2:10 - 3:40 : Roundtable 1: Developing academic evaluative research

This roundtable will reflect on the specificities of developing evaluative research from an academic setting. Who conducts evaluative research within academia? How is this research funded? What are the topics covered? How can we draw on the inputs of topic-based fundamental research to better inform evaluative practice? To what extent does producing research in an evaluative perspective favour certain types of methods, formats or research designs, such as systematic literature reviews or the promotion of more participatory approaches? This roundtable will also address the challenges to developing evaluation in an academic setting: for example, the rhythm of academic research may be too slow for evaluative needs, doing evaluation is valued to very varying degrees in the different academic disciplines, and the interdisciplinary approach often required by evaluation is a challenge when researchers themselves are evaluated based on disciplinary criteria. These are some of the questions which will be addressed in this first roundtable.

Speakers: 

  • Lucia Corno (Executive director, Laboratory for Effective AntiPoverty Policies (LEAP), Bocconi University, Milano) 
  • José Luis Fernández (Director of Care Policy and Evaluation Centre, London School of Economics, London)
  • Danielle Mason (Head of Policy, What Works Centre for Local Economic Growth, Centre for Cities) 
  • Gaby Umbach (Robert Schuman Centre for Advanced Studies, European University Institute, Florence)
  • Anne Revillard (Associate Professor, member of OSC and director of LIEPP, Sciences Po, Paris)

3:40 - 4:00: Pause 

4:00 - 5:30 : Roundtable 2 : The role of academic institutions in outreach and training in evaluation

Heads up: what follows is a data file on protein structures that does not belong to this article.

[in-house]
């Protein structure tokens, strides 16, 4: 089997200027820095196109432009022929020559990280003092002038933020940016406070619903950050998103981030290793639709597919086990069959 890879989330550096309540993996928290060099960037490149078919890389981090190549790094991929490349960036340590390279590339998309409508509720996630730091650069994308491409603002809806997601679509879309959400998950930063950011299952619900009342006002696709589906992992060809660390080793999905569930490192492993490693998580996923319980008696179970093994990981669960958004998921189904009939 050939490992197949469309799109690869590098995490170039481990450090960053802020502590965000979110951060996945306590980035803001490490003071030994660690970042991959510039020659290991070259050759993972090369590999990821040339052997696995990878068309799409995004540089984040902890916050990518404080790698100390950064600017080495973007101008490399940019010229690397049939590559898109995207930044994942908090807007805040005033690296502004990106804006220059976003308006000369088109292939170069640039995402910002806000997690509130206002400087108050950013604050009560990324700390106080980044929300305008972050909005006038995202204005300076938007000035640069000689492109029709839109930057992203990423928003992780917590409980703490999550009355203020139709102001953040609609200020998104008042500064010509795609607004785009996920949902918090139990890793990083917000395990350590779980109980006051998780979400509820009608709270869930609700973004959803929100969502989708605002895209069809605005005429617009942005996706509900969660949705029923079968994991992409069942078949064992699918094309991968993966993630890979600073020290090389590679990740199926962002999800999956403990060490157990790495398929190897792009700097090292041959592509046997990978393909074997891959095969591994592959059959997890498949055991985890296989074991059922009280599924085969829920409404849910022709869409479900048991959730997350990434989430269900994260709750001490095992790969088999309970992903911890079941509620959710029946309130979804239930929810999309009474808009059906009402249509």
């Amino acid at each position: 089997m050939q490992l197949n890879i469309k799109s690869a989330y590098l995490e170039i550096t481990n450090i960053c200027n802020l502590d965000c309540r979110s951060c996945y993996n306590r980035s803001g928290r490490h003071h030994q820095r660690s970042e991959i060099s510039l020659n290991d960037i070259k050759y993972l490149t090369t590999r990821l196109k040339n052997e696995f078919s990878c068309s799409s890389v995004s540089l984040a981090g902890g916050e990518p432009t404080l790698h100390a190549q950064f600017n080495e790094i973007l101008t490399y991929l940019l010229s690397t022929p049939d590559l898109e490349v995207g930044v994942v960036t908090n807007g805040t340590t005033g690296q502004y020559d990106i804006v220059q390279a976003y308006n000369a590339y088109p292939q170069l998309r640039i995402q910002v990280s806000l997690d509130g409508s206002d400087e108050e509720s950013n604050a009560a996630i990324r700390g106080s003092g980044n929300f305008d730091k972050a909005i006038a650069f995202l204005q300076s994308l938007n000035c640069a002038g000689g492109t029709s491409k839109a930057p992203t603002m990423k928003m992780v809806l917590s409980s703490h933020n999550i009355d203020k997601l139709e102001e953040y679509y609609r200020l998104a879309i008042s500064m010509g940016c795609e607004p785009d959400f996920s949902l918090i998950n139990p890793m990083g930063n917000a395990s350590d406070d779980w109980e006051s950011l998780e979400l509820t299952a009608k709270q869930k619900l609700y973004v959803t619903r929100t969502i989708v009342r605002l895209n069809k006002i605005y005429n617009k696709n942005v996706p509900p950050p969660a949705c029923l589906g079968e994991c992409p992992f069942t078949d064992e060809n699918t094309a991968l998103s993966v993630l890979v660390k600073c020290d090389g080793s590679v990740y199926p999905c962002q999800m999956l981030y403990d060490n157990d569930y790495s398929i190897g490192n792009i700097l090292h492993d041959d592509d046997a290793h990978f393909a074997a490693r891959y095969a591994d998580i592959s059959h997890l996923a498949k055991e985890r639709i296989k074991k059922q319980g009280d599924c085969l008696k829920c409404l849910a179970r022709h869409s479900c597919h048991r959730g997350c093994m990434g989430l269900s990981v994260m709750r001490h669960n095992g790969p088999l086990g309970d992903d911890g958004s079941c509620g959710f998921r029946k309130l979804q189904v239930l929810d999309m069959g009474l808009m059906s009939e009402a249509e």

Making research actionable and relevant to policymakers and civil society is a key component of policy evaluation. This roundtable addresses the role of academic institutions in outreach and training in evaluation. Beyond producing evaluative research, how can we make sure that the process and results of this research are conveyed to relevant stakeholders in adapted and efficient format that actually favour their impact on policymaking and civil society? What publics do we target, what are the relevant formats? What role should academic institutions play in the training of policymakers, NGOs, etc., in evaluation? Can investing in training favour a broader awareness of the need for a more systematic evaluation of public policies?

Speakers: 

  • Thilo Bodenstein (Associate Professor at the Department of Public Policy, Central European University, Budapest)
  • Andrew Cartwright (Associate Professor at the Department of Public Policy, Central European University, Budapest)
  • Ioana-Roxana Melenciuc (Head of Department of International Relations and European Integration, Scoala Nationala de Studii Politice si Administrative, Bucarest)
  • Diane Stone (School of Transnational Governance, European University Institute, Florence)
  • Kai Wegrich (Professor of Public Administration and Public Policy, Hertie School of Governance, Berlin)